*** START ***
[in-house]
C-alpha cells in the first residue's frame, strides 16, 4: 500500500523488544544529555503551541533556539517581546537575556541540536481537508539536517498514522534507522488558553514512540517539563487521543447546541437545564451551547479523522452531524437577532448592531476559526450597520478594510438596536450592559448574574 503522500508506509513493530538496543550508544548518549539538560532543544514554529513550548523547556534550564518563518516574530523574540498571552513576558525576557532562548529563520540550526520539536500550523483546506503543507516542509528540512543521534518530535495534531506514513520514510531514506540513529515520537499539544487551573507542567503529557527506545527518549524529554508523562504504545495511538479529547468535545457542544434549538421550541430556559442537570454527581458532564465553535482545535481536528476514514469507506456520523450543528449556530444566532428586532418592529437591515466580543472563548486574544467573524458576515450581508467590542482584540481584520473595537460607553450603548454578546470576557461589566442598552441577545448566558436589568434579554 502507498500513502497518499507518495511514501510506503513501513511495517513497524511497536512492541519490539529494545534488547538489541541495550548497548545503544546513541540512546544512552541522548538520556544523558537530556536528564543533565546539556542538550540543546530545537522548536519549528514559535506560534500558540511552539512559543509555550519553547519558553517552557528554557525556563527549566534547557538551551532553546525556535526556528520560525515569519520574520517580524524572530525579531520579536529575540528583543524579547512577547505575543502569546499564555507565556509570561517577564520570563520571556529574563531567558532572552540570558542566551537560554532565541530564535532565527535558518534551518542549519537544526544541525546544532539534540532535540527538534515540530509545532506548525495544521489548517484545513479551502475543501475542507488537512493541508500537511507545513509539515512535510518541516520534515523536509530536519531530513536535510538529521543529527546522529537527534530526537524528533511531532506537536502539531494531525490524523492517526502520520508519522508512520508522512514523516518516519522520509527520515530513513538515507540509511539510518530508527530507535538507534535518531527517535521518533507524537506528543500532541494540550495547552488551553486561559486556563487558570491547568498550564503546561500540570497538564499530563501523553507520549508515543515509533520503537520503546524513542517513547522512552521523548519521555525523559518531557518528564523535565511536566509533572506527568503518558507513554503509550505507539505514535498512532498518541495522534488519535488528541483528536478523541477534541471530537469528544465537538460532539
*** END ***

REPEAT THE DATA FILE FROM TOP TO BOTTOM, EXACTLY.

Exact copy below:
[in-house]
C-alpha cells in the first residue's frame, strides 16, 4: 500500500523488544544529555503551541533556539517581546537575556541540536481537508539536517498514522534507522488558553514512540517539563487521543447546541437545564451551547479523522452531524437577532448592531476559526450597520478594510438596536450592559448574574 503522500508506509513493530538496543550508544548518549539538560532543544514554529513550548523547556534550564518563518516574530523574540498571552513576558525576557532562548529563520540550526520539536500550523483546506503543507516542509528540512543521534518530535495534531506514513520514510531514506540513529515520537499539544487551573507542567503529557527506545527518549524529554508523562504504545495511538479529547468535545457542544434549538421550541430556559442537570454527581458532564465553535482545535481536528476514514469507506456520523450543528449556530444566532428586532418592529437591515466580543472563548486574544467573524458576515450581508467590542482584540481584520473595537460607553450603548454578546470576557461589566442598552441577545448566558436589568434579554 502507498500513502497518499507518495511514501510506503513501513511495517513497524511497536512492541519490539529494545534488547538489541541495550548497548545503544546513541540512546544512552541522548538520556544523558537530556536528564543533565546539556542538550540543546530545537522548536519549528514559535506560534500558540511552539512559543509555550519553547519558553517552557528554557525556563527549566534547557538551551532553546525556535526556528520560525515569519520574520517580524524572530525579531520579536529575540528583543524579547512577547505575543502569546499564555507565556509570561517577564520570563520571556529574563531567558532572552540570558542566551537560554532565541530564535532565527535558518534551518542549519537544526544541525546544532539534540532535540527538534515540530509545532506548525495544521489548517484545513479551502475543501475542507488537512493541508500537511507545513509539515512535510518541516520534515523536509530536519531530513536535510538529521543529527546522529537527534530526537524528533511531532506537536502539531494531525490524523492517526502520520508519522508512520508522512514523516518516519522520509527520515530513513538515507540509511539510518530508527530507535538507534535518531527517535521518533507524537506528543500532541494540550495547552488551553486561559486556563487558570491547568498550564503546561500540570497538564499530563501523553507520549508515543515509533520503537520503546524513542517513547522512552521523548519521555525523559518531557518528564523535565511536566509533572506527568503518558507513554503509550505507539505514535498512532498518541495522534488519535488528541483528536478523541477534541471530537469528544465537538460532539